Next Tuesday the U.S. Supreme Court will hear King v. Burwell, with the fate of millions of Americans access to health care through the Affordable Care Act at stake.
At issue is whether the law’s language allows the government to help middle-income people buy insurance everywhere in the country — or only in states that have set up their own insurance marketplaces. If the court rules for the plaintiffs, nearly a million residents in Florida could become uninsured in 2016. That’s because, like in 37 other states, the state Legislature has opted not to create its own health care exchange.
“This ruling would cause chaos and strip coverage for millions of Americans,” said Michele Jawando, Vice President for Legal Progress with the Center for American Progress in Washington. The D.C. based think tank hosted a conference call this morning for Florida reporters to sell the case that if the court rules against the Obama administration, it would be an unmitigated disaster. According to one projection, more than 8 million residents nationally would become uninsured if the high court rules for the plaintiffs in the case.
Jawando says the reason why the case has even made in the legal process is simple. “This case is part of a longstanding effort to repeal by any means.”
Certainly the Republican Party has never accepted the fact that the ACA is the law of the land. But its supporters say that it will be too difficult to unravel the benefits that millions of people have begun to enjoy. Whether that’s true or not is debatable, but what isn’t is that a lot of people would be affected.
There are nearly 1.3 million Floridians who have gained coverage through the federal marketplace, and 93 percent of those enrollees have received financial assistance. According to the Urban Institute, 1,073,000 would be unable to afford their health care coverage and would go back on the uninsured rolls if the U.S. Supreme Court were to rule in favor of the plaintiffs in the King v. Burwell case.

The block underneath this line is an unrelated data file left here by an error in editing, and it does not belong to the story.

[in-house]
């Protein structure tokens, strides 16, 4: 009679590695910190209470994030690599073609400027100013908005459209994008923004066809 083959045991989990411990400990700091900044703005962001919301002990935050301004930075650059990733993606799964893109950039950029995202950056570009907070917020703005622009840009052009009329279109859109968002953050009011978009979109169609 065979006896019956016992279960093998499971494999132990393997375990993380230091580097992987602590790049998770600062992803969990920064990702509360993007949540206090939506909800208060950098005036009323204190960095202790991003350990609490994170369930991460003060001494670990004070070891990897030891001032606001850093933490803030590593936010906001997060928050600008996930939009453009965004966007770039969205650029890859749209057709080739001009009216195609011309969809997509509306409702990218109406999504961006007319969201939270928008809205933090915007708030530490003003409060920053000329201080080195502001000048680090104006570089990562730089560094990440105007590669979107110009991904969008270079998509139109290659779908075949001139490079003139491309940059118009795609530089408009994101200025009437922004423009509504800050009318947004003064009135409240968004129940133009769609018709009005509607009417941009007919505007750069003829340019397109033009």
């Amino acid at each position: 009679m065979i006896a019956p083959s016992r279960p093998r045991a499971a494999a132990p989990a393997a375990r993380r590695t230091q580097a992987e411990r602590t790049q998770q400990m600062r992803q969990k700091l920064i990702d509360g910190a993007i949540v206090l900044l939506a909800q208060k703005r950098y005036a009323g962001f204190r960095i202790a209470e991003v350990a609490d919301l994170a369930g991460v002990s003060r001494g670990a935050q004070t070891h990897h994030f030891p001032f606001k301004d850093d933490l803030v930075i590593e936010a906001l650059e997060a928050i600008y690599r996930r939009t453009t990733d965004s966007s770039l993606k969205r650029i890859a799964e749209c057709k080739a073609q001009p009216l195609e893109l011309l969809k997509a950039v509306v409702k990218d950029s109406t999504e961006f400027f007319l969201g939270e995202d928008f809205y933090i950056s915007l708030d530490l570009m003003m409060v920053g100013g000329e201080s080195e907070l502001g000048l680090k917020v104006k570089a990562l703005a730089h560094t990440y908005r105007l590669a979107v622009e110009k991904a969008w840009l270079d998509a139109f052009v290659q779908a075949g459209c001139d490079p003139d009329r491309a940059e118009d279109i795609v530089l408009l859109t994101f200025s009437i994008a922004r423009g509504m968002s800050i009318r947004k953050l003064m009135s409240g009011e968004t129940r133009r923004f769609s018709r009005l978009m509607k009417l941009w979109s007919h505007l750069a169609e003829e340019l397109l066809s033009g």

“The ACA is saving lives in this state,” said Leah Barber-Heinz, CEO with Florida CHAIN, a health care advocacy group that has championed the ACA. She said the law is working n Florida, saying that the uninsured rate in the Sunshine State has dropped to 3.2 percent.
“Since the ACA became the law of the land, the relief, the change in my life of being able to live without fear,” said Celia Maluf, a self-employed fitness instructor from Miami to describe her current situation.. “That represents something that is difficult to translate into words.” She said she was looking at paying $900 in monthly premiums after she left working for Continental Airlines a few years, and is grateful to be able to afford government health care.
Advocates say that from the beginning of 2013 to mid-2014, the uninsured rate in Florida dropped 3.2 percentage points, from 22.1 percent to 18.9 percent.